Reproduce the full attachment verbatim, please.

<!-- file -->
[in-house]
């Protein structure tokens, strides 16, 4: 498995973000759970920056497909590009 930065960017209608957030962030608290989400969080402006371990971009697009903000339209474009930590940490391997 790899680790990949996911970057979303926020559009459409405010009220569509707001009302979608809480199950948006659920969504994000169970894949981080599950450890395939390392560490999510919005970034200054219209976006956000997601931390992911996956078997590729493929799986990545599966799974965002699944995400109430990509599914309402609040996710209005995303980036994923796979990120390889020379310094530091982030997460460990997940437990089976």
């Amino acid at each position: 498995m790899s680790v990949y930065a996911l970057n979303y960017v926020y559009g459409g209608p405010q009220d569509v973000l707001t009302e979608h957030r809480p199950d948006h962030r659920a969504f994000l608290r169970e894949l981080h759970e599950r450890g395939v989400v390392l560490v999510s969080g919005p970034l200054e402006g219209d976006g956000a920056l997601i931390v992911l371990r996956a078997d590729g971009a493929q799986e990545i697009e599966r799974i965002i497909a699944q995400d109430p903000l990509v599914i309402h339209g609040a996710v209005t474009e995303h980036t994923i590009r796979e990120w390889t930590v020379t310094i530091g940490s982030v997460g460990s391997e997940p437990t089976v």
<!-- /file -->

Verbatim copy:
[in-house]
């Protein structure tokens, strides 16, 4: 498995973000759970920056497909590009 930065960017209608957030962030608290989400969080402006371990971009697009903000339209474009930590940490391997 790899680790990949996911970057979303926020559009459409405010009220569509707001009302979608809480199950948006659920969504994000169970894949981080599950450890395939390392560490999510919005970034200054219209976006956000997601931390992911996956078997590729493929799986990545599966799974965002699944995400109430990509599914309402609040996710209005995303980036994923796979990120390889020379310094530091982030997460460990997940437990089976």
């Amino acid at each position: 498995m790899s680790v990949y930065a996911l970057n979303y960017v926020y559009g459409g209608p405010q009220d569509v973000l707001t009302e979608h957030r809480p199950d948006h962030r659920a969504f994000l608290r169970e894949l981080h759970e599950r450890g395939v989400v390392l560490v999510s969080g919005p970034l200054e402006g219209d976006g956000a920056l997601i931390v992911l371990r996956a078997d590729g971009a493929q799986e990545i697009e599966r799974i965002i497909a699944q995400d109430p903000l990509v599914i309402h339209g609040a996710v209005t474009e995303h980036t994923i590009r796979e990120w390889t930590v020379t310094i530091g940490s982030v997460g460990s391997e997940p437990t089976v």